With this book, and its pack of holiday printables, you’ll be armed with everything you need to truly enjoy this holiday season.

It’s time to take back the holidays!!

Source: New feed

How This One Thing Will Ensure Your Child’s Success

Inside: Learn how a growth mindset in parents is the key to a child feeling successful.  


Last night, around my family dinner table, we threw a party for my 9-year-old son.

We toasted him, we praised him, and we whooped and hollered.

My son, who can not spell well (his last spelling test was a solid ‘F’), just aced his first spelling test. 18 out of 18 correct.

And we were all overjoyed.

But were we celebrating the perfect score? Nope.

The ‘A+’ grade? Nope.

The lack of red marks he usually receives? Nope.

We were acknowledging how hard he worked.

We cheered his effort.

And we praised his ability to know that if he worked hard, practiced and studied, he could get better results.

We were celebrating his growth mindset.

Over the years I’ve learned that my son’s growth mindset starts with me.

It starts with how I talk to him about things he’s not really so great at… like spelling.

What is a Growth Mindset?

Last week my son declared to all who would listen, “I’m just not a good speller.”

He had finished a school-wide spelling bee where he got three words out of twenty-five correct.

So, on paper, which was all covered in red marks, he was right. He’s not a great speller.

But even though spelling doesn’t come easily to him, he can’t throw up his hands and think, “Well, that’s it. I’m not a good speller now so I’ll never be a good speller.”

Related: How to Take Your Kid from “I Can’t” to “I Can” 

Because what he didn’t know is that his ability to spell, or his lack of ability to spell, can change.

The skills he currently has can improve and grow as he learns, tries, and practices.

That’s having a growth mindset.

It’s the belief that if we don’t know something, we just don’t know it yet.

If we can’t do something, we just can’t do it yet.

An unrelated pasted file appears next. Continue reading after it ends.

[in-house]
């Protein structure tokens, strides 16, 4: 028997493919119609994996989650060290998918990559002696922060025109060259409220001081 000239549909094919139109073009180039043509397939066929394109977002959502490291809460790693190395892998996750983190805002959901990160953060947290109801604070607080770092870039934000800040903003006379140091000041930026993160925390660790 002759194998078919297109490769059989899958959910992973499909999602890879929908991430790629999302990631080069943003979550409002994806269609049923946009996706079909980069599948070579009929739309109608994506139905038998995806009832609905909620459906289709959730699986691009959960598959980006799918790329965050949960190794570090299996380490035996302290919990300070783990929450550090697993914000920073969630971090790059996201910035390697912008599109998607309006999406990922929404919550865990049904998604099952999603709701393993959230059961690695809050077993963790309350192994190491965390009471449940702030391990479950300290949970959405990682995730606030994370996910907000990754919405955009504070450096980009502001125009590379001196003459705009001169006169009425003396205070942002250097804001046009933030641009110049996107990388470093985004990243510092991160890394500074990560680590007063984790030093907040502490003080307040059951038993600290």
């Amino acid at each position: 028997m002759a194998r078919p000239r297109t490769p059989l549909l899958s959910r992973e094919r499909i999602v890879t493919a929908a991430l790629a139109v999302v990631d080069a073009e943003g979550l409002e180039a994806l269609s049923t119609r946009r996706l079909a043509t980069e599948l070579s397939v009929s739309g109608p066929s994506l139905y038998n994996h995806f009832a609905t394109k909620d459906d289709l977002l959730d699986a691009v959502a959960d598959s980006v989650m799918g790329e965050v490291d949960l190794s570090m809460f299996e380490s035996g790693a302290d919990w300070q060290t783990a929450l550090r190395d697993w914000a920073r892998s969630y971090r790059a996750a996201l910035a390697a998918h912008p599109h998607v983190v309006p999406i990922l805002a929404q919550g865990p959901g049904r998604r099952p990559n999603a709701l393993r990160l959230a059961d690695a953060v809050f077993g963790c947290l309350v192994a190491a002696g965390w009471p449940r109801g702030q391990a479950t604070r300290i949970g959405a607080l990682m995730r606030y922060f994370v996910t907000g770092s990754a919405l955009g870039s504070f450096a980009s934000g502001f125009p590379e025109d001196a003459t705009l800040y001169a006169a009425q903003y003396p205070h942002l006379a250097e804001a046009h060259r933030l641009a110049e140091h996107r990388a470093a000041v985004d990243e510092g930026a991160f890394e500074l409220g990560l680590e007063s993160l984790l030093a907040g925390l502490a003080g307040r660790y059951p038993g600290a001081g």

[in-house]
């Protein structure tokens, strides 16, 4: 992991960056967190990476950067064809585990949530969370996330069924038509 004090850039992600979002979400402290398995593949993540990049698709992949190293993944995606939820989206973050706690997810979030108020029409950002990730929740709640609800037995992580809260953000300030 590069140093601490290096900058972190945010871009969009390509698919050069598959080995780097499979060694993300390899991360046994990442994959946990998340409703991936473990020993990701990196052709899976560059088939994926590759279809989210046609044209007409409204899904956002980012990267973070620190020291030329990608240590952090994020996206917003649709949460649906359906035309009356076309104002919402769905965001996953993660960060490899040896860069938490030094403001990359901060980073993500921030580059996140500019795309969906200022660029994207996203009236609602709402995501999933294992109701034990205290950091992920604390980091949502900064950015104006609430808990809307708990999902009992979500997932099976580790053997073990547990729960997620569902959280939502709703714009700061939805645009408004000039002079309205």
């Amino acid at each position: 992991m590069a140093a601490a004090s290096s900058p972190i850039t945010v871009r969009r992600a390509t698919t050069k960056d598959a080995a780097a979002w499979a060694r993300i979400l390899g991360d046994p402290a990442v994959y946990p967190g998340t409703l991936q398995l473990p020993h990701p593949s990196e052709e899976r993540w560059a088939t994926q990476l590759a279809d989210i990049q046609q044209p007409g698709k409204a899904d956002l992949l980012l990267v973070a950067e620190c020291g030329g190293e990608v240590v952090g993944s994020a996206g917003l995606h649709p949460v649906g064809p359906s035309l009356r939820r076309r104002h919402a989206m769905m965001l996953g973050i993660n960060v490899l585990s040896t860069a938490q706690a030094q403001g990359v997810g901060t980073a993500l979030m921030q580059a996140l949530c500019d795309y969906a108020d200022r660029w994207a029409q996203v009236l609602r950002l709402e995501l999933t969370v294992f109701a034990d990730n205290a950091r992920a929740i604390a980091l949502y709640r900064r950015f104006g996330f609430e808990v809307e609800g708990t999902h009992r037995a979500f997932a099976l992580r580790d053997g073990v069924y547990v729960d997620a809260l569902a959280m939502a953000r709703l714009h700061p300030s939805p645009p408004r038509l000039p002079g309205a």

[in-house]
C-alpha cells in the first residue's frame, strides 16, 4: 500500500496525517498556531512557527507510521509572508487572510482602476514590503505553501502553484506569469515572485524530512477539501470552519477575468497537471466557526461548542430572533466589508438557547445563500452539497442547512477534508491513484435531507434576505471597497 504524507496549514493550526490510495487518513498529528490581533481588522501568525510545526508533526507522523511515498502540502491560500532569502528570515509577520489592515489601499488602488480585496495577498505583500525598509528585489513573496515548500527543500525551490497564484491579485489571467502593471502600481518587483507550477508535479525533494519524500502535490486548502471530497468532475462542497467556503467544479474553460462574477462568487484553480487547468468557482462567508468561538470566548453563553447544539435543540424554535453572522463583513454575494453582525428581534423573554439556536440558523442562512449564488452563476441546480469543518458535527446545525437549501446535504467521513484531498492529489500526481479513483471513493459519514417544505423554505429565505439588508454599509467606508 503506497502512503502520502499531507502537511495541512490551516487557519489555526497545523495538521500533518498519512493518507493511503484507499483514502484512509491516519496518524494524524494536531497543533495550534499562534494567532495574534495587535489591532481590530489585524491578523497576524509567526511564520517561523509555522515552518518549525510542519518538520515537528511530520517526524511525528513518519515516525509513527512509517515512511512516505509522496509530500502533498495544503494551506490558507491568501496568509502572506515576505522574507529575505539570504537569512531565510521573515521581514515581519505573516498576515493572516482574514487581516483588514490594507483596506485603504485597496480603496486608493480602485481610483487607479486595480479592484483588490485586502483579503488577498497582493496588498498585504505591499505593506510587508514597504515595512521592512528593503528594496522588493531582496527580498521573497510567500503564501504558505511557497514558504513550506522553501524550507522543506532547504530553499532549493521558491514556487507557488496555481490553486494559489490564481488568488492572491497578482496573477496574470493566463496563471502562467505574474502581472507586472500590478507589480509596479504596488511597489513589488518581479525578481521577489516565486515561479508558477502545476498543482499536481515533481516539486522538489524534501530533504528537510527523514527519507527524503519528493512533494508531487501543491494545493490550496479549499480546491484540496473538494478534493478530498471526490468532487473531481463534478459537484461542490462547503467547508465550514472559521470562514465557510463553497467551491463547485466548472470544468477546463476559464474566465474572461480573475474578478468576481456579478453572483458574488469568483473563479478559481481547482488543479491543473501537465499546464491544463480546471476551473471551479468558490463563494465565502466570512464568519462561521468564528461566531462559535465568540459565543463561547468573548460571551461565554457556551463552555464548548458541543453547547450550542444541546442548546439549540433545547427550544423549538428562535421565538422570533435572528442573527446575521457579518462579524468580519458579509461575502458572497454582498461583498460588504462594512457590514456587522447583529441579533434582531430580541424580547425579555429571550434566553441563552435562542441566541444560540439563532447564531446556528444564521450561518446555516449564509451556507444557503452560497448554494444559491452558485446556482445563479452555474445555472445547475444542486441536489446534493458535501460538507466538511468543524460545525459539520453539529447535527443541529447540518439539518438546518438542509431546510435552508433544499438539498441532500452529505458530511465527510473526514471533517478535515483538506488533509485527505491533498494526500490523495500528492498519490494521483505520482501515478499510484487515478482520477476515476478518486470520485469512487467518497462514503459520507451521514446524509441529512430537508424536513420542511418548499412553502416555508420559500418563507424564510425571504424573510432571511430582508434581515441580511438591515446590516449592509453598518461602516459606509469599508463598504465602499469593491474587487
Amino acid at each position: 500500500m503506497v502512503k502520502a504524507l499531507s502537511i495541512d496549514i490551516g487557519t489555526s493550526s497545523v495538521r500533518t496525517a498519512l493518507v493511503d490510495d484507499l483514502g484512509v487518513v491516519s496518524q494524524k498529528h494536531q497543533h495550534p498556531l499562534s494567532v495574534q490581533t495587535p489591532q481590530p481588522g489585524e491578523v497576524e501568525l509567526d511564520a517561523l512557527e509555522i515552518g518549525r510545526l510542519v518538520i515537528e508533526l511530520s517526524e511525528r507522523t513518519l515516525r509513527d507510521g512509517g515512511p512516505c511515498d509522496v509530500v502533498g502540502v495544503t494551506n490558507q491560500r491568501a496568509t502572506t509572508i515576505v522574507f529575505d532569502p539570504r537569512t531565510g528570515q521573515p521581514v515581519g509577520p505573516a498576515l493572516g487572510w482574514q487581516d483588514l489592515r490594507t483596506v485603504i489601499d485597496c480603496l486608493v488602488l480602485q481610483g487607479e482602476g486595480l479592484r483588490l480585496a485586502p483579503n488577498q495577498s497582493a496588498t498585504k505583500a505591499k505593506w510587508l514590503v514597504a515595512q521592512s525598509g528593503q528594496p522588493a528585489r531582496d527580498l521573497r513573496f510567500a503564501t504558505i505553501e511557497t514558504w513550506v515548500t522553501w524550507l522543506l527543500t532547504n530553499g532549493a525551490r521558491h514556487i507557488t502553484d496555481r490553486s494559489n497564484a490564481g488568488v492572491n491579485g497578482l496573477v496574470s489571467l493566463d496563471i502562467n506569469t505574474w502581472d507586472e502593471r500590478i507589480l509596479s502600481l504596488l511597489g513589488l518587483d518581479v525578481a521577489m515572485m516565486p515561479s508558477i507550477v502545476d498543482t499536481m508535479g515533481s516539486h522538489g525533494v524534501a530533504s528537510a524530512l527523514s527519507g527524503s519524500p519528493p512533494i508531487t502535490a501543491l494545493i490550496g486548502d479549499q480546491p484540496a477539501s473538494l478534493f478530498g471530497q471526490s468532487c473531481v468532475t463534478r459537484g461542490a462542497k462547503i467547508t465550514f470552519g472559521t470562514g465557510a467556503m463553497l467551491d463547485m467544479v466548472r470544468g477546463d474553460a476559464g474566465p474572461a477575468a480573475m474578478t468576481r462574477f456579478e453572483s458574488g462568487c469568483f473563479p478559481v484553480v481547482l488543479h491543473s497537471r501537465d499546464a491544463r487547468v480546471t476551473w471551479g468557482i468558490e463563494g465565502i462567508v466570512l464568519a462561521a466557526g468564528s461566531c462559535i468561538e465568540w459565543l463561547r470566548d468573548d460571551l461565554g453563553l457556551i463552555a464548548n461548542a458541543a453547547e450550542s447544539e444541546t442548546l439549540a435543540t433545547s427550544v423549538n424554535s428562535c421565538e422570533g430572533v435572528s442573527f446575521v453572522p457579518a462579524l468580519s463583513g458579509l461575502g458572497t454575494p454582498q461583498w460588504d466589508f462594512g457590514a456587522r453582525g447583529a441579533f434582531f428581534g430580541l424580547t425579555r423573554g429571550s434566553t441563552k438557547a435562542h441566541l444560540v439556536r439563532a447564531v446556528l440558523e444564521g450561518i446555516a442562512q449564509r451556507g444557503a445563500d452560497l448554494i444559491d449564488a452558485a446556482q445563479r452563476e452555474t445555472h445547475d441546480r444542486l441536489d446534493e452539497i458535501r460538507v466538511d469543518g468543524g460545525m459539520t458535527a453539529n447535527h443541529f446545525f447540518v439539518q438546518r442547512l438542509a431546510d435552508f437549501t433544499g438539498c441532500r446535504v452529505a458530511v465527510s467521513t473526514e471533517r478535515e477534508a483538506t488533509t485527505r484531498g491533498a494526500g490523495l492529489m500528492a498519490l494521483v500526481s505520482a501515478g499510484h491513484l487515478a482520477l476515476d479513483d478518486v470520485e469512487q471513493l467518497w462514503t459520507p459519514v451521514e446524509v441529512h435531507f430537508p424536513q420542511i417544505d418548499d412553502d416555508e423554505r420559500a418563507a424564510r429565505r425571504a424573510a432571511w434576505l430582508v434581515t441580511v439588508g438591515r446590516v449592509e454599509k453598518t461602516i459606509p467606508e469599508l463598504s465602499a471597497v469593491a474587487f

And if we aren’t good at something, we’re just not good at it yet.

Related: The Power of Yet

A growth mindset is crucial because it empowers us to know that our limits aren’t forever limits.

We can overcome our weaknesses, poor grades, and less than stellar performances if we study, practice, and keep trying.

But most kids don’t naturally think this way on their own.

growth mindset in parents

This kind of a mindset has to come from us, the adults in their lives.

And our words will shape how they approach every situation. For better or for worse, what we say will become the inner voice in their head.

So to develop a growth mindset in our kids, we need to develop a growth mindset for ourselves.

And we need to choose our words carefully.

A Growth Mindset for Parents

Yes, of course, I want my son to succeed in school. I want him to do well on tests. And good grades are always welcomed.

But much more importantly, I want him to know he can succeed in school.

I want him to understand that if he works hard, practices, and studies, he will show what he knows on tests, which will eventually translate to better test scores.

And I want him to know that an A is only celebrated because it shows he understands the material being covered.

So instead of applauding the A and the great test, we applaud the effort.

We applaud the hard work.

And we applaud the growth mindset.

But it starts with how we talk to them.

Instead of “I’m proud of you,” we say, “You should be so proud of yourself.”

Instead of “I’m happy you got an ‘A’” we say “You worked hard to earn that ‘A’” or “That ‘A’ tells me you really know your spelling words.”

Instead of “You did it perfectly,” we focus on the improvement and say, “You did so much better than last time” or “You’re getting better each time.”

A growth mindset for parents trickles down to a growth mindset for our children.

And we point out why he did better. We ask him why he thinks he got the ‘A’.

Which is crucial.

When our kids can recognize why they succeeded, they can replicate the steps they took.

For my son, he practiced his spelling words every single night for 20 minutes each night. He wrote them, he typed them, and he spelled them out loud.

Related: How to help kids study and succeed in school based on their personality and learning style

And he knows he got the ‘A’ because he consistently studied his words. He practiced and he kept going.

What happens when kids don’t succeed:

Often our kids won’t succeed.

If they’re trying new things or hard things, they will taste failure. Which is okay.

The day my son came home with his spelling bee “F” all covered in red marks I didn’t get mad. I didn’t punish him or tell him “he’s just a bad speller.”

Instead of admonishing the low grade, I pointed out his area of growth.

This grade shows me you need help. It shows me you need more practice, more study time and help from me to understand it. Can I help you?

Because that kind of language helps our kids know their lack of success can change.

It reminds them we are here to help them succeed even if they haven’t succeeded. Yet.

growth mindset in parents

A parental growth mindset reminds me to keep putting the words into his head that encourages his own growth mindset so after he succeeds, he knows to keep going and keep growing.

He knows he can always improve, and can always get better.

And he knows it comes with hard work.